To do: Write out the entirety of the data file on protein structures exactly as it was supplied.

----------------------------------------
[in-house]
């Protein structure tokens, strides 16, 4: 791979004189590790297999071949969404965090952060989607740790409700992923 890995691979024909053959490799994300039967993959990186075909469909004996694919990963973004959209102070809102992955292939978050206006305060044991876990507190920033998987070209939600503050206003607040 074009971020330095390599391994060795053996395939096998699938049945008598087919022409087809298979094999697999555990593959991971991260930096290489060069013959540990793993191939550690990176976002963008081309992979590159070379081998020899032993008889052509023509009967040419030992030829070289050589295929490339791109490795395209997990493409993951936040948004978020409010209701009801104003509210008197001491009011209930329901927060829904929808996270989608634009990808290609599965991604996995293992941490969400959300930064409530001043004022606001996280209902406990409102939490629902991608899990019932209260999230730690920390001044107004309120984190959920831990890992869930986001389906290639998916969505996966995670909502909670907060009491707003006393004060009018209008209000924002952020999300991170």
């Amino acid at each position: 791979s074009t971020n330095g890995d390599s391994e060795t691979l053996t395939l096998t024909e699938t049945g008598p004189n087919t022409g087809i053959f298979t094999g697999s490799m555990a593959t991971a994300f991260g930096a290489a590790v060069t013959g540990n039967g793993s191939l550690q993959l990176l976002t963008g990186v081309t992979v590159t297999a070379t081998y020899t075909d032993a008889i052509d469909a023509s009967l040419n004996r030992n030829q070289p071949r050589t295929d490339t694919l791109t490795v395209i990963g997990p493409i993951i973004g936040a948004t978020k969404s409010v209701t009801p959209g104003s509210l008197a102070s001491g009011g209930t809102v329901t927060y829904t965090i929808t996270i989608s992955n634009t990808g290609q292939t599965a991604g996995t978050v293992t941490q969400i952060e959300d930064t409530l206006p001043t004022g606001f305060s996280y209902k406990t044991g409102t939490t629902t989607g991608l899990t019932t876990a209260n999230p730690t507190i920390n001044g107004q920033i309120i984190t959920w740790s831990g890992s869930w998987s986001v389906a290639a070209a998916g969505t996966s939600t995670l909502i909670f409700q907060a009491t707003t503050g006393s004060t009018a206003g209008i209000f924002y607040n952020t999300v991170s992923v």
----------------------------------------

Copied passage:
[in-house]
């Protein structure tokens, strides 16, 4: 791979004189590790297999071949969404965090952060989607740790409700992923 890995691979024909053959490799994300039967993959990186075909469909004996694919990963973004959209102070809102992955292939978050206006305060044991876990507190920033998987070209939600503050206003607040 074009971020330095390599391994060795053996395939096998699938049945008598087919022409087809298979094999697999555990593959991971991260930096290489060069013959540990793993191939550690990176976002963008081309992979590159070379081998020899032993008889052509023509009967040419030992030829070289050589295929490339791109490795395209997990493409993951936040948004978020409010209701009801104003509210008197001491009011209930329901927060829904929808996270989608634009990808290609599965991604996995293992941490969400959300930064409530001043004022606001996280209902406990409102939490629902991608899990019932209260999230730690920390001044107004309120984190959920831990890992869930986001389906290639998916969505996966995670909502909670907060009491707003006393004060009018209008209000924002952020999300991170």
């Amino acid at each position: 791979s074009t971020n330095g890995d390599s391994e060795t691979l053996t395939l096998t024909e699938t049945g008598p004189n087919t022409g087809i053959f298979t094999g697999s490799m555990a593959t991971a994300f991260g930096a290489a590790v060069t013959g540990n039967g793993s191939l550690q993959l990176l976002t963008g990186v081309t992979v590159t297999a070379t081998y020899t075909d032993a008889i052509d469909a023509s009967l040419n004996r030992n030829q070289p071949r050589t295929d490339t694919l791109t490795v395209i990963g997990p493409i993951i973004g936040a948004t978020k969404s409010v209701t009801p959209g104003s509210l008197a102070s001491g009011g209930t809102v329901t927060y829904t965090i929808t996270i989608s992955n634009t990808g290609q292939t599965a991604g996995t978050v293992t941490q969400i952060e959300d930064t409530l206006p001043t004022g606001f305060s996280y209902k406990t044991g409102t939490t629902t989607g991608l899990t019932t876990a209260n999230p730690t507190i920390n001044g107004q920033i309120i984190t959920w740790s831990g890992s869930w998987s986001v389906a290639a070209a998916g969505t996966s939600t995670l909502i909670f409700q907060a009491t707003t503050g006393s004060t009018a206003g209008i209000f924002y607040n952020t999300v991170s992923v």